Part of the Avnet Group, Premier Farnell is a global distributor of electronic components to design engineers and those manufacturing or maintaining electronic systems. From smartphones to aircraft controls – if it has electronics in it, the chances are that Premier Farnell helped to enable its creation. Founded in 1939, the company now serves customers in 36 countries and has a turnover of close to £1 billion.

"I just wanted to say a huge thank you. This project has gone down an absolute storm with our Board and CEO, who has never been so interested in the detail of the research before. We will be using it to drive massive strategic decisions, and the quality you’ve provided gives us a huge confidence in our decision-making abilities."

The challenge

As a distributor, a core aspect of Premier Farnell’s proposition is their delivery service.  Not only is getting the product from the warehouse to the customer a fundamental requirement, the way in which this is done is a critical driver of business success.  To win and retain customers, a distributor’s delivery service needs to be consistently reliable, meet customer needs and be priced appropriately.

As part of a strategic review, Premier Farnell had placed its delivery service under the microscope and wanted to ensure that it was commercially optimised.  To inform this, three questions needed answering:

  • What is the relationship between delivery price and sales?
  • What price premium does‘ value add’ elements of delivery justify (e.g. speed)?
  • What is the optimum price for each delivery option – the point at which Premier Farnell’s subsidisation of delivery costs is minimised, but not at the expense of sales?

Circle’s task was to answer these questions and identify the best pricing strategy.

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Our approach

Premier Farnell needed b2b new service research, and there were three considerations were central to our approach:

To provide a reliable point-of-view we conducted an online survey of more than 2,000 customers globally.  At the core of this survey was a statistical approach known as Conjoint Analysis which seeks to mimic real-life decisions and explore the relationship between features, price and purchase behaviour.

To do so, different elements of the delivery proposition (including price) and the different levels at which these might be realistically set were identified (e.g. same day delivery, next day, 3 – 5 days).  Using this information, a series of hypothetical delivery propositions were created, each with slightly different features and prices.  These hypothetical offerings were then grouped into sets of three and customers were asked which one, if any, they would be most likely to buy under.  This was repeated several times until, across all interviews, hundreds of potential combinations had been compared.  Statistical analysis of this data was then used to reveal the level of demand under different feature combinations and at different price points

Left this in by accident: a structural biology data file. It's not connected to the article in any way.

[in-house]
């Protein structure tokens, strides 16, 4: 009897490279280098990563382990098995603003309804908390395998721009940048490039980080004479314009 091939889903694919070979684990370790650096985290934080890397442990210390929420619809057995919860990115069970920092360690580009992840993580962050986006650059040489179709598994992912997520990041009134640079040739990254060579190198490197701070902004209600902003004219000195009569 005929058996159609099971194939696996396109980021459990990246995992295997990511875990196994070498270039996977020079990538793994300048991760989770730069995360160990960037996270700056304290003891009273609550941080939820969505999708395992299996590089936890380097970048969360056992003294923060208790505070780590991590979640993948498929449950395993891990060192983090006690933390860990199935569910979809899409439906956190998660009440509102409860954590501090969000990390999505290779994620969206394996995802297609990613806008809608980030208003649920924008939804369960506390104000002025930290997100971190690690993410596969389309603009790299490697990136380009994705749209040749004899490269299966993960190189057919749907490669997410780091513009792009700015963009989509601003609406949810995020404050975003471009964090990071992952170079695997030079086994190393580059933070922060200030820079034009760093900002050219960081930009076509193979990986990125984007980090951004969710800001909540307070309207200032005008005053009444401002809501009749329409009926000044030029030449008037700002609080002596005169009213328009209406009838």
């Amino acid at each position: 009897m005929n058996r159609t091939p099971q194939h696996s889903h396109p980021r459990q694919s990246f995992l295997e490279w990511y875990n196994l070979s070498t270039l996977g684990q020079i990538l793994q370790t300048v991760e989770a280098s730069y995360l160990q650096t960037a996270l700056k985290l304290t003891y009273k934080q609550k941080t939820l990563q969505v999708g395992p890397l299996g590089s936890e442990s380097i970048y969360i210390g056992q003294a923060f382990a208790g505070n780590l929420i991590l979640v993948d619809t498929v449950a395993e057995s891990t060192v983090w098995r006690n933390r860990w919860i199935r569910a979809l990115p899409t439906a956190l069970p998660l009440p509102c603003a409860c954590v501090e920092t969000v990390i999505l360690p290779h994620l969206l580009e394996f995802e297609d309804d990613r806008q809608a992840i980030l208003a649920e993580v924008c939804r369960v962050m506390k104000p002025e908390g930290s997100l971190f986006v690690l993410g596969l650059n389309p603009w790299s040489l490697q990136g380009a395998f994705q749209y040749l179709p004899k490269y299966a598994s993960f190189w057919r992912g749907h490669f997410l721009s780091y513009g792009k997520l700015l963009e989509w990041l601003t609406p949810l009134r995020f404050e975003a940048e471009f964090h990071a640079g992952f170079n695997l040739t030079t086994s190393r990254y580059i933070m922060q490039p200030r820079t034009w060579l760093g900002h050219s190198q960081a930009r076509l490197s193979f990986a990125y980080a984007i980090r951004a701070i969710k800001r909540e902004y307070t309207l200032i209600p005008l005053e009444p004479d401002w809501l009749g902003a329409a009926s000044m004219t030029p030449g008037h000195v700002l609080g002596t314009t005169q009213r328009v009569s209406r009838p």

This exercise revealed which aspects of the delivery proposition held the greatest value, identified the incremental value attached to each ‘tier’ of service and created a price elasticity of demand curve which detailed how changes in pricing would impact sales.

These insights enabled us to make clear recommendations on the different delivery options Premier Farnell should offer and the specific price to charge for each.  We then went one step further and created a user-friendly, interactive modelling tool which Premier Farnell’s management team could use to conduct ‘what if?’ analyses.  For example, if they reduced the price of delivery by 5%, what impact would this have on sales?

The business outcome

The research has been an integral input into a strategic review of Premier Farnell’s delivery proposition.  The changes it drove are estimated to have reduced supply chain costs by 20% (a saving of several million pounds) and the approach is now used in Cranfield Management School’s MBA programme as a case study of best practice.

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